The plaintiffs’ attorney’s fees, which are determined by the court, are usually between 20% and 30% of the cash portion of the settlement. In the Coke case, the court awarded the lawyers 20%, or $20.1 million divided among four firms.
A common complaint among corporate defense attorneys is that employment-discrimination class actions rarely make it to trial. Regardless of whether a claim has any factual basis, companies settle to curtail the public-relations nightmare. In that view, some cases amount to extortion by litigation.
To hear Mehri tell it, he’s forever the underdog. Class-action litigation may be an effective tool for reform, but Mehri, who also handles securities fraud and consumer fraud, says that discrimination class actions are the least desirable cases. They are an expensive gamble, from both a business and a legal standpoint. Since class actions can take years to resolve, an unsuccessful suit can bankrupt a small law firm. The expenses quickly add up: dozens of depositions, statistical analysts, labor economists, and other expert witnesses. Not to mention the lost revenue for the thousands of billable hours that may or may not get reimbursed. Naturally, Mehri is rather choosy. Out of 100 calls from prospective clients, he’ll narrow the list to 20, then 5, then one.
When Mehri takes on a multibillion-dollar company, he’s easily outnumbered by the corporate defense attorneys, even with the additional attorneys whom he recruits to work on the case. The larger the defendant, the greater the resources required. The litigation is beyond combative. “It’s scorched earth,” says Mehri, who is the founding partner of Mehri & Skalet PLLC, which has eight lawyers in its offices in Washington, DC’s hip Dupont Circle neighborhood. When he went after Coke, he approached a half-dozen firms in Atlanta about joining the suit, but they all declined. “One of them told me, ‘Suing Coke in Atlanta is like suing the Pope in the Vatican,’ ” Mehri says. It’s an oft-repeated line.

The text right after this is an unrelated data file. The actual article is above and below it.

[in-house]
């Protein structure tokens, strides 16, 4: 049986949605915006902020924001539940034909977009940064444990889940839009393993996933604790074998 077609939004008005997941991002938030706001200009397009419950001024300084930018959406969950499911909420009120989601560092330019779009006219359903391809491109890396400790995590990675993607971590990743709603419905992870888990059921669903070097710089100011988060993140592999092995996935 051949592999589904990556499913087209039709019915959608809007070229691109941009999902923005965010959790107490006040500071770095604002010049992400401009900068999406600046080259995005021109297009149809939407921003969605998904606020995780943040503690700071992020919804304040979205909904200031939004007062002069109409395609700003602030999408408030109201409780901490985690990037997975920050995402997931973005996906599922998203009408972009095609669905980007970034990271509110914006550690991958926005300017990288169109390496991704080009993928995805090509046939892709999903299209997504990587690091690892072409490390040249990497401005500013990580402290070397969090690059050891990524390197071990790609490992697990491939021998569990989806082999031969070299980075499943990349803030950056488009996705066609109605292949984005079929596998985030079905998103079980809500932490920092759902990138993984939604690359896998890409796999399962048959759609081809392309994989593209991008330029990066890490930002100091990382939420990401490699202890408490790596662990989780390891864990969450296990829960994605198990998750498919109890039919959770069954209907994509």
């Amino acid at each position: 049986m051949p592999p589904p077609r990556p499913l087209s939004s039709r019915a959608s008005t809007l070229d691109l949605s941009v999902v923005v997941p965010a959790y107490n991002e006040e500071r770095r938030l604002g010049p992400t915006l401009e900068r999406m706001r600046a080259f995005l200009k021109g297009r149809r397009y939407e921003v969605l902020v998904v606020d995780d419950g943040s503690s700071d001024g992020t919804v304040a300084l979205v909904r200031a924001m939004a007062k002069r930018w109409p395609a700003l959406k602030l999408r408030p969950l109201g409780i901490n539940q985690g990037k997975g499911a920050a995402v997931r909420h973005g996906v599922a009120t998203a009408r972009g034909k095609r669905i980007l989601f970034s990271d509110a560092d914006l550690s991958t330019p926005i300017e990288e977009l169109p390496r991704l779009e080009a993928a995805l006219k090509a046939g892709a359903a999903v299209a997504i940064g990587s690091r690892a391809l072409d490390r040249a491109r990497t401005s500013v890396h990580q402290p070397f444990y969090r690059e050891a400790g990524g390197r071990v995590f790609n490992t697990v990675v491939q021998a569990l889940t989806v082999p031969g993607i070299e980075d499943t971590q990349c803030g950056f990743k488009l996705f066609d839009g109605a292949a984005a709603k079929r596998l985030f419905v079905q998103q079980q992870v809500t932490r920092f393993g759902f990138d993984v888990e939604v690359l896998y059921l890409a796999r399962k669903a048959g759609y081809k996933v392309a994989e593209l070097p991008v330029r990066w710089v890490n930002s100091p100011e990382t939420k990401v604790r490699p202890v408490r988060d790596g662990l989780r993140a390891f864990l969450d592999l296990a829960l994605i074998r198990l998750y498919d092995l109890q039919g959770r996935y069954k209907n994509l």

Coke was the first case for his new firm, which he financed with the fees that he received from the Texaco case. For months, it was just Mehri, newly hired associate Pamela Coukos, and a paralegal who was researching the case. Three people up against the world’s largest soft-drink company. It wasn’t until the last minute that Mehri found cocounsel. Says Coukos: “I didn’t realize how risky the case was until Cyrus shopped it around to other firms. It was a huge frustration for us, but he never said, ‘We shouldn’t do this.’ He would say, ‘I don’t know if this is doable.’ “
Employment-discrimination lawsuits are an inherently uphill battle. In 2001, Mehri and Cochran commissioned an in-depth report by two professors at Cornell Law School, Mehri’s alma mater, designed to examine how plaintiffs and defendants in employment-discrimination cases fare when the cases go to appeal. According to the findings in the report, when a defendant appeals, the trial decision is overturned 45% of the time. However, when a plaintiff appeals, the reversal rate is just 5%.
Class action suits only steepen the incline. The idea is to be efficient: Instead of conducting more or less the same trial repeatedly, the court allows a group of individuals to consolidate their claims as a single class (Texaco had 1,400 class members; Coke had 2,200). But most race-related employment- discrimination cases fail to win class certification because of the difficulty in proving that complaints from various employees — in different locations, from different departments, and with different supervisors — represent a systemic problem rather than a series of individual problems.